Cody looks to summer tourism season, braces for rising gas prices
Analysts are making conflicting predictions about where gas prices will go this summer. Some are forecasting record highs, while others say prices at the pump have already peaked. Businesses in Wyoming’s service industry hope for the latter, as they depend on an injection of tourism dollars each summer. Wyoming Public Radio’s Rebecca Martinez spoke with several businesses near Yellowstone about what might happen if gas prices climb with the temperature.
REBECCA MARTINEZ: Every summer, a healthy stream of tourists passes through Cody into Yellowstone National Park. They stop to eat, shop and pay homage to Buffalo Bill on their way into the wilderness. Scott Balyo, who directs the Cody Chamber of Commerce, says this year should be no different.
SCOTT BALYO: As I talk to our members, we’re seeing good bookings in hotels, good bookings in the park.
MARTINEZ: But it’s still early in the travel year. Recent projections of high gas prices have caused a stir in the travel industry. For the last 7 years, gas prices have climbed an average of 93-cents-per-gallon from the start of the year to the peak of prices, usually around Memorial Day. That’s according to the petroleum analysts at GasBuddy-dot-com. If their predictions come true, the national average could reach four-dollars-and-twenty-cents per gallon this summer, even five dollars in some parts of the country. Though some motorists might find these costs prohibitive, Balyo isn’t worried. Yellowstone is still an incredibly popular destination, and most people coming from far away have already booked flights and rooms in advance.
BALYO: As people look at their spending, vacations are one of the last things that they’re willing to cut. And a lot of that is…. Maybe an emotional response. The fact that it’s time with family, people really value it.
MARTINEZ: Tara Jones of Triple-A Mountain West says it’s premature to worry about record-high gas prices, since so many things could affect the crude oil market before Memorial Day. But current trends show that gas is cheaper this year than last, and prices at the pump have actually been declining in recent weeks. Still, Jones says anything can happen.
TARA JONES: Motorists will consider the price of gas in their budgeting in their expenses… And if they have to cut down on other expenses, like food and entertainment, they will do that.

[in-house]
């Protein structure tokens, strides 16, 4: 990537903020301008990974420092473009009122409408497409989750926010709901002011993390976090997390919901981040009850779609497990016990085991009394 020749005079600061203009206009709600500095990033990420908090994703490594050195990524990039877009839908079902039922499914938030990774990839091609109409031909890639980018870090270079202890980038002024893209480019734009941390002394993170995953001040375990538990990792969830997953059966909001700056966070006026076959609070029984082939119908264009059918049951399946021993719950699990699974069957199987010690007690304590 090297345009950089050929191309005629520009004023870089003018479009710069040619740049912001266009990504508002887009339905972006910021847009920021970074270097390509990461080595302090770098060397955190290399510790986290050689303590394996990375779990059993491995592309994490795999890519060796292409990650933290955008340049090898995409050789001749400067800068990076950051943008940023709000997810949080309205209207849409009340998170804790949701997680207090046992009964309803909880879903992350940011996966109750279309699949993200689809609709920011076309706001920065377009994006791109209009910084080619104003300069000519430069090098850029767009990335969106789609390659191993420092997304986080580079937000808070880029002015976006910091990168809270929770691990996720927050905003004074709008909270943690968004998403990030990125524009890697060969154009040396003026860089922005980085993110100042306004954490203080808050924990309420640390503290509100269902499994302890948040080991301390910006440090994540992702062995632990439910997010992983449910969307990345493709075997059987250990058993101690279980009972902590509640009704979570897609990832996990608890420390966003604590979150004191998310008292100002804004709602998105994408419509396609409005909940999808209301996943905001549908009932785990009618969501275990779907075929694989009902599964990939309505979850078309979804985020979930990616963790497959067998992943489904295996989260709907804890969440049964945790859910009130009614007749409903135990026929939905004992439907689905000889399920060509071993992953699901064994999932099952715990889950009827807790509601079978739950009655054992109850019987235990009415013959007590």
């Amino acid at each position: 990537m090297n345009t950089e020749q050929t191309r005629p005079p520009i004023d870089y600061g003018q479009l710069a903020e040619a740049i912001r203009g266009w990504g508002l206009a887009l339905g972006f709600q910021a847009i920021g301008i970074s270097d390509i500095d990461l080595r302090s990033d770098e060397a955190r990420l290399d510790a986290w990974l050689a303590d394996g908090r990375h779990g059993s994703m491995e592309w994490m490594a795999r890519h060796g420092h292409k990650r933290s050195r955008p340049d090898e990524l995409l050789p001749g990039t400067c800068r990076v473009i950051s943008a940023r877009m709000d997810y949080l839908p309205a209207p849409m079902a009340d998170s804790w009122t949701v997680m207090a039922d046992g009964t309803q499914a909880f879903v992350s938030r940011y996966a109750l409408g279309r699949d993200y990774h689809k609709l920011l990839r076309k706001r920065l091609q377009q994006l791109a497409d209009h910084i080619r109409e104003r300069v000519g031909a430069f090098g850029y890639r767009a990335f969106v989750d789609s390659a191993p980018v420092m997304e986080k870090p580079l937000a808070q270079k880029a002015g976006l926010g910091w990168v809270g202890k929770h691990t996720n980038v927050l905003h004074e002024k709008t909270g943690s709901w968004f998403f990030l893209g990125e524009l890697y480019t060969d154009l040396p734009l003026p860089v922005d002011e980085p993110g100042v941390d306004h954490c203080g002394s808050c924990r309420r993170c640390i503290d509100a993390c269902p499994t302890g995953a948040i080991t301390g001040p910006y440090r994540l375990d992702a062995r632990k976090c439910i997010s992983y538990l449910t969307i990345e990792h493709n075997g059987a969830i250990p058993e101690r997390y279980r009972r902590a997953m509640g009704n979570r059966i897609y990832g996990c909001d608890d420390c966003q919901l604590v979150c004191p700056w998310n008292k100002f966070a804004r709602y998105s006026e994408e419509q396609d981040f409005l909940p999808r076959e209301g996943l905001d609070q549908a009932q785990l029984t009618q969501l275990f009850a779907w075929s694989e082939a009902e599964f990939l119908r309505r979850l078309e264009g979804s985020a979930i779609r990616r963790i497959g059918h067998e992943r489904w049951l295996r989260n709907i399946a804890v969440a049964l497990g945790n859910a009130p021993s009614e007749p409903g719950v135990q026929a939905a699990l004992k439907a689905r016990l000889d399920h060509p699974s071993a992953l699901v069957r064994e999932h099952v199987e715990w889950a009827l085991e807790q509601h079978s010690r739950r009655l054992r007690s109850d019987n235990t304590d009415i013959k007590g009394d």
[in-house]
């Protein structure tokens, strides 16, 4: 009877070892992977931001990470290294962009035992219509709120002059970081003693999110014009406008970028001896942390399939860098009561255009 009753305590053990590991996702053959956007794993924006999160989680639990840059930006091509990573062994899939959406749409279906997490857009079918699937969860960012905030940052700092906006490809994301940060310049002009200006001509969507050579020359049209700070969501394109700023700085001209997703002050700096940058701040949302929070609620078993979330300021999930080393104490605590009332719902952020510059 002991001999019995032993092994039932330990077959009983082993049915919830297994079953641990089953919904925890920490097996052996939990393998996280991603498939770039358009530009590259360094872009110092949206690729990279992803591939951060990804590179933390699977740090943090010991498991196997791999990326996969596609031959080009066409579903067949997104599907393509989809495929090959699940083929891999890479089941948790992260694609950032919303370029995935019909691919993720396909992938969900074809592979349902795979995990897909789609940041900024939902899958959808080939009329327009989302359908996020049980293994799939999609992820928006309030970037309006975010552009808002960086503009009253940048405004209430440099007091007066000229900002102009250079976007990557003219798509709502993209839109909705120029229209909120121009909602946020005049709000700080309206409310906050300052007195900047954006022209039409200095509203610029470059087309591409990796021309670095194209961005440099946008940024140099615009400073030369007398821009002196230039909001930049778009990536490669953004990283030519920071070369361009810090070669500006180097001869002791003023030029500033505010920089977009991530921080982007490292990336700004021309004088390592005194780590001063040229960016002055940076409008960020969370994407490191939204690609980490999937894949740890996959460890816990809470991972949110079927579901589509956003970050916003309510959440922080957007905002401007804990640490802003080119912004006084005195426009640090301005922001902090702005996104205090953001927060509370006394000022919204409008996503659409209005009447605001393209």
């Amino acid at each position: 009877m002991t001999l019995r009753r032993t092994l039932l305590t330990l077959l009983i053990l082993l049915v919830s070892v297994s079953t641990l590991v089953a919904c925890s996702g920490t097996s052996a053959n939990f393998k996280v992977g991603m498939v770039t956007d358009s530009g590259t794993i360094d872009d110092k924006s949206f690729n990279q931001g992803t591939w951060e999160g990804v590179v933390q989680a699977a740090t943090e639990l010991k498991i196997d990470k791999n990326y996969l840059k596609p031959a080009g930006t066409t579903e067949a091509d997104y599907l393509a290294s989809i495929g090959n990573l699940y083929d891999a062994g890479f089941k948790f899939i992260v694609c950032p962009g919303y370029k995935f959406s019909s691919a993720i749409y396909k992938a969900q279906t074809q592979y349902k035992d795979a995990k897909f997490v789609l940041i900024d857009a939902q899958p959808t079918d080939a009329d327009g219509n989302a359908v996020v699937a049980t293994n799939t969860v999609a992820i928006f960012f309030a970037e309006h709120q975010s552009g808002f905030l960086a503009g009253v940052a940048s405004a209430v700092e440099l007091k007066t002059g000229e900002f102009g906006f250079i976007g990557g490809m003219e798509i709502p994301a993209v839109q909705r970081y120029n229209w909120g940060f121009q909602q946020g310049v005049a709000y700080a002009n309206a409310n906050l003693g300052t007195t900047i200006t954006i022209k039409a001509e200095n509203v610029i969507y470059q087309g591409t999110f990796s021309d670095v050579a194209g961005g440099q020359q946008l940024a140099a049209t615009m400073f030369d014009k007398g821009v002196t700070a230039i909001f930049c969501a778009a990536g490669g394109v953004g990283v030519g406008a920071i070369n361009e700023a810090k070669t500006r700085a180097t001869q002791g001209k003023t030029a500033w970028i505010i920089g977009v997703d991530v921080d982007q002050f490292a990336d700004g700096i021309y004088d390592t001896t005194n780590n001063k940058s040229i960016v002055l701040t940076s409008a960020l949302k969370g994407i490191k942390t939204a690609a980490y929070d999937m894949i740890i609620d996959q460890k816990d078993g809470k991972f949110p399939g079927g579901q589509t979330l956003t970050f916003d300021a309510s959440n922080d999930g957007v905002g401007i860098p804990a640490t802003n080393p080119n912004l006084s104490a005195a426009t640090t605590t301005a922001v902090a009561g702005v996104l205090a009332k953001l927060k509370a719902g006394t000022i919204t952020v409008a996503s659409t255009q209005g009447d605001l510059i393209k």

MARTINEZ: So, it sounds like hotels are pretty safe. But what about retail? Wes Allen owns Sunlight Sports, an outdoor equipment shop in Cody. He says good summer business from tourists means Cody residents make more money, and thus circulate more of it around town during the off-season. He says record high gas prices would be a cause for concern.
WES ALLEN: Let’s say that you’re walking up and down Main Street, and maybe you want a new water bottle, because you’re really thirsty riding around in your car ‘cause it’s 105 degrees outside. That water bottle may be 15 bucks. If you just spent $30 more than maybe you should have on a tank of gas, that’ll make your $15 purchase a lot less attractive, and probably, you know there’s a chance that you won’t buy it.
MARTINEZ: Even so, Allen says Sunlight Sports is still pretty safe, since they offer advice and equipment for outdoor adventurers bound for Yellowstone. He said he’d be worried if he owned a restaurant, since the gas-pump-pinch would mean less money for customers to spend on desserts and drinks… Jessica Cobourn, who manages the Wyoming Rib and Chop House a few block away, says, not necessarily. The restaurant is always busy in the summer, regardless of what customers are ordering.
JESSICA COBOURN: Sat they come in and they skip the appetizer. And then, if they skip dessert, they’re more apt to stay for a less amount of time than if they would if they were to get all of the courses.
MARTINEZ: And, why would that be a good thing in the summer time?
COBOURN: Then we could fill those seats again.
MARTINEZ: Shops and restaurants are hopeful that if a healthy flow of visitors passes through Cody this summer, they can avoid a drop-off in business. And if gas prices do jump, chances are better that tourism dollars will come from another source: Visitors from within the region hoping to make the most of a vacation closer to home. For Wyoming Public Radio, I’m Rebecca Martinez.